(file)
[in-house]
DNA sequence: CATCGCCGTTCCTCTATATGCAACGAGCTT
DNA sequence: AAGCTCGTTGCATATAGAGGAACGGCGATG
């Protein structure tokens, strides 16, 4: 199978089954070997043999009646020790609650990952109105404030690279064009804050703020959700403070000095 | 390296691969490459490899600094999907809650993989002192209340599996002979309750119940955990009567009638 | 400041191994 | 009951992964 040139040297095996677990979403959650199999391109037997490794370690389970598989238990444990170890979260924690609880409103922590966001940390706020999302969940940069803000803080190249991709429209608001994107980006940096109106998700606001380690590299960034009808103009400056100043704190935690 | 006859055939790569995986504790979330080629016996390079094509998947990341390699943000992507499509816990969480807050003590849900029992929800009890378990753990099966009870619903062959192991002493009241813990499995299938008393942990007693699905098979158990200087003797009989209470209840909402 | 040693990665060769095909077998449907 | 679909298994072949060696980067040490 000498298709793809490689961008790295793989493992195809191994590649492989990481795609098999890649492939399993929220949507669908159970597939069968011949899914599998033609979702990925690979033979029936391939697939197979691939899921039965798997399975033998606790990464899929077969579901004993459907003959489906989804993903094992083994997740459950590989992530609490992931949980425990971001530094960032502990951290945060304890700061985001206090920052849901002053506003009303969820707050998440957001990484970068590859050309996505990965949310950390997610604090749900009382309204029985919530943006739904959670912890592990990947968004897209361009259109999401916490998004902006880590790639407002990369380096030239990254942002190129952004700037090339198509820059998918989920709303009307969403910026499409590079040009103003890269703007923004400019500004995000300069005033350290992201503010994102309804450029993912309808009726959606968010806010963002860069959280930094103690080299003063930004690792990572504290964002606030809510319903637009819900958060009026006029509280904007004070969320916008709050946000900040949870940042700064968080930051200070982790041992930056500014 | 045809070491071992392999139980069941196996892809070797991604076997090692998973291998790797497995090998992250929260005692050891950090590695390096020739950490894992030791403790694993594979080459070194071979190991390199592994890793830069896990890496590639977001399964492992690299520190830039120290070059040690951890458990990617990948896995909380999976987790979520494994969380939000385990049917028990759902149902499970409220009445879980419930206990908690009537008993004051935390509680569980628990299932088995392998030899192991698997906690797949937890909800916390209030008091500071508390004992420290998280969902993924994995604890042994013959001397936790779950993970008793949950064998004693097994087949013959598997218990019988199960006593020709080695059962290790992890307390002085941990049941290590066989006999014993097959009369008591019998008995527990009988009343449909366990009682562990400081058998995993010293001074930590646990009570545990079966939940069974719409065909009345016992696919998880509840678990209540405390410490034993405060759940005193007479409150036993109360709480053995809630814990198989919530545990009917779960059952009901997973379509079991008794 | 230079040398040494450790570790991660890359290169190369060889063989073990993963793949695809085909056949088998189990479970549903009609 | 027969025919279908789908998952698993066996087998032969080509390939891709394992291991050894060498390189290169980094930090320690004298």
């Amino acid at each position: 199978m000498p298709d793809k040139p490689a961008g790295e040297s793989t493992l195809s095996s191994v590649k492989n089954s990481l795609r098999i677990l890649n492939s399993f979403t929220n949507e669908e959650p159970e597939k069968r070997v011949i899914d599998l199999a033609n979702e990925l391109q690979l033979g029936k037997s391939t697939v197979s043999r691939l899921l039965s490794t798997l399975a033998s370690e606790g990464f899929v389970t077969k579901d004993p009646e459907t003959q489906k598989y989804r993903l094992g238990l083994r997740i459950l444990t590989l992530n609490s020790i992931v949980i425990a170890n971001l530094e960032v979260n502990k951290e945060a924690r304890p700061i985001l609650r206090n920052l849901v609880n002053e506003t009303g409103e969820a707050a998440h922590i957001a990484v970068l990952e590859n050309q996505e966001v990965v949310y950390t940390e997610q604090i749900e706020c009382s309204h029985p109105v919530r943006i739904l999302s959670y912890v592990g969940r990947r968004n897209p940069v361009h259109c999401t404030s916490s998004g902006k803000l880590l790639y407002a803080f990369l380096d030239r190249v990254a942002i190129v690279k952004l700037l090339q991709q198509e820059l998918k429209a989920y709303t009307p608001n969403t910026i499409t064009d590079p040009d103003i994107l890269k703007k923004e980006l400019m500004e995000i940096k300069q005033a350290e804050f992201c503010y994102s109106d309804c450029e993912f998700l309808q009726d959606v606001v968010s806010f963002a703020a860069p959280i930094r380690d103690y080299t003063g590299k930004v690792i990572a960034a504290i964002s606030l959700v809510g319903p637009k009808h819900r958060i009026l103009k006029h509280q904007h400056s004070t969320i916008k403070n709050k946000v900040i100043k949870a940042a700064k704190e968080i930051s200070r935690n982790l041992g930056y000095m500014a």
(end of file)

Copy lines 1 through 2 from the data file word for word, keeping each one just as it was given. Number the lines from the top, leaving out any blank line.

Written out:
[in-house]
DNA sequence: CATCGCCGTTCCTCTATATGCAACGAGCTT